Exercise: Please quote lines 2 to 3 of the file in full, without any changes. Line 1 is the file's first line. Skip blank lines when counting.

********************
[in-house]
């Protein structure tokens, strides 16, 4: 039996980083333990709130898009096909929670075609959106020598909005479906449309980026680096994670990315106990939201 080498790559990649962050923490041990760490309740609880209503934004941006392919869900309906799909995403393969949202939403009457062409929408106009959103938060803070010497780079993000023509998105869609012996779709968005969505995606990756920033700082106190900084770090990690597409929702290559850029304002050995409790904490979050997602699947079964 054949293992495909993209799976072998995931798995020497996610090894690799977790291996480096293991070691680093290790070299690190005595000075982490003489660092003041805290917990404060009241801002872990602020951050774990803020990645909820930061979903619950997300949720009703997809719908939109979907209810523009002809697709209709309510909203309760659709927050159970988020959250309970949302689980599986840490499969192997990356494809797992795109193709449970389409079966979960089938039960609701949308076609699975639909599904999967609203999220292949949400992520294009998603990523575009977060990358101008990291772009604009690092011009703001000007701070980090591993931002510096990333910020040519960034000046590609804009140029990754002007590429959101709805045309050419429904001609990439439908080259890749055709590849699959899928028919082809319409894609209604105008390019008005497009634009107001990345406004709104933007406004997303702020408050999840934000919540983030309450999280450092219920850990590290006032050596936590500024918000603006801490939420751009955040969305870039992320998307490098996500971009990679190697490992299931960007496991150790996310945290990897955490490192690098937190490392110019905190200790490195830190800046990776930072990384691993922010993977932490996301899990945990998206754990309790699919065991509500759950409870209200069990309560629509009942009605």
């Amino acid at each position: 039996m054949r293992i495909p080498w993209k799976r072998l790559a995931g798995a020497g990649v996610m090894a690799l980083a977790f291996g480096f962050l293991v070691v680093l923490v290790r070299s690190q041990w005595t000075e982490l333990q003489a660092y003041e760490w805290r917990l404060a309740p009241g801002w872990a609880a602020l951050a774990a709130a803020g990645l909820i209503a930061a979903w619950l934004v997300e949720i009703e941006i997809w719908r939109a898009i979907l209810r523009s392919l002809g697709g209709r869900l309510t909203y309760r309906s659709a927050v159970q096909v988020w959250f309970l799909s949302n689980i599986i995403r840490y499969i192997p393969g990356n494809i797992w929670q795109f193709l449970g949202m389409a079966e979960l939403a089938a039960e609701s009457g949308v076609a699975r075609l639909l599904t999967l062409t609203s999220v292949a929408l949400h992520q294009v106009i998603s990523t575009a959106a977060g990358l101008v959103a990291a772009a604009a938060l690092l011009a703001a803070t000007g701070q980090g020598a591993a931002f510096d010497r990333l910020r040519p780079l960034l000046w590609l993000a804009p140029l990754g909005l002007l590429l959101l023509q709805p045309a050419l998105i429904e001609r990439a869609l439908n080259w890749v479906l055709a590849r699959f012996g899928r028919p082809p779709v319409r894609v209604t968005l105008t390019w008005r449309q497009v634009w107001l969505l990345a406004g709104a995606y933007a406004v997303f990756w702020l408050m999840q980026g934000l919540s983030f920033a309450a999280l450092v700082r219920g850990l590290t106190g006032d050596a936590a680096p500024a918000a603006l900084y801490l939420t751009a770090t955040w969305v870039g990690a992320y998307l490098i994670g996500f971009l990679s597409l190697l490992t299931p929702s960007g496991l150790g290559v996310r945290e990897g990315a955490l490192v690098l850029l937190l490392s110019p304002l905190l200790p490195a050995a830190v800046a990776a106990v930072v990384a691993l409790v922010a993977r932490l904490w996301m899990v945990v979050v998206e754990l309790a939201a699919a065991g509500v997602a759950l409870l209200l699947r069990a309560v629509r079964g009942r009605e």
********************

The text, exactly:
């Protein structure tokens, strides 16, 4: 039996980083333990709130898009096909929670075609959106020598909005479906449309980026680096994670990315106990939201 080498790559990649962050923490041990760490309740609880209503934004941006392919869900309906799909995403393969949202939403009457062409929408106009959103938060803070010497780079993000023509998105869609012996779709968005969505995606990756920033700082106190900084770090990690597409929702290559850029304002050995409790904490979050997602699947079964 054949293992495909993209799976072998995931798995020497996610090894690799977790291996480096293991070691680093290790070299690190005595000075982490003489660092003041805290917990404060009241801002872990602020951050774990803020990645909820930061979903619950997300949720009703997809719908939109979907209810523009002809697709209709309510909203309760659709927050159970988020959250309970949302689980599986840490499969192997990356494809797992795109193709449970389409079966979960089938039960609701949308076609699975639909599904999967609203999220292949949400992520294009998603990523575009977060990358101008990291772009604009690092011009703001000007701070980090591993931002510096990333910020040519960034000046590609804009140029990754002007590429959101709805045309050419429904001609990439439908080259890749055709590849699959899928028919082809319409894609209604105008390019008005497009634009107001990345406004709104933007406004997303702020408050999840934000919540983030309450999280450092219920850990590290006032050596936590500024918000603006801490939420751009955040969305870039992320998307490098996500971009990679190697490992299931960007496991150790996310945290990897955490490192690098937190490392110019905190200790490195830190800046990776930072990384691993922010993977932490996301899990945990998206754990309790699919065991509500759950409870209200069990309560629509009942009605």
């Amino acid at each position: 039996m054949r293992i495909p080498w993209k799976r072998l790559a995931g798995a020497g990649v996610m090894a690799l980083a977790f291996g480096f962050l293991v070691v680093l923490v290790r070299s690190q041990w005595t000075e982490l333990q003489a660092y003041e760490w805290r917990l404060a309740p009241g801002w872990a609880a602020l951050a774990a709130a803020g990645l909820i209503a930061a979903w619950l934004v997300e949720i009703e941006i997809w719908r939109a898009i979907l209810r523009s392919l002809g697709g209709r869900l309510t909203y309760r309906s659709a927050v159970q096909v988020w959250f309970l799909s949302n689980i599986i995403r840490y499969i192997p393969g990356n494809i797992w929670q795109f193709l449970g949202m389409a079966e979960l939403a089938a039960e609701s009457g949308v076609a699975r075609l639909l599904t999967l062409t609203s999220v292949a929408l949400h992520q294009v106009i998603s990523t575009a959106a977060g990358l101008v959103a990291a772009a604009a938060l690092l011009a703001a803070t000007g701070q980090g020598a591993a931002f510096d010497r990333l910020r040519p780079l960034l000046w590609l993000a804009p140029l990754g909005l002007l590429l959101l023509q709805p045309a050419l998105i429904e001609r990439a869609l439908n080259w890749v479906l055709a590849r699959f012996g899928r028919p082809p779709v319409r894609v209604t968005l105008t390019w008005r449309q497009v634009w107001l969505l990345a406004g709104a995606y933007a406004v997303f990756w702020l408050m999840q980026g934000l919540s983030f920033a309450a999280l450092v700082r219920g850990l590290t106190g006032d050596a936590a680096p500024a918000a603006l900084y801490l939420t751009a770090t955040w969305v870039g990690a992320y998307l490098i994670g996500f971009l990679s597409l190697l490992t299931p929702s960007g496991l150790g290559v996310r945290e990897g990315a955490l490192v690098l850029l937190l490392s110019p304002l905190l200790p490195a050995a830190v800046a990776a106990v930072v990384a691993l409790v922010a993977r932490l904490w996301m899990v945990v979050v998206e754990l309790a939201a699919a065991g509500v997602a759950l409870l209200l699947r069990a309560v629509r079964g009942r009605e």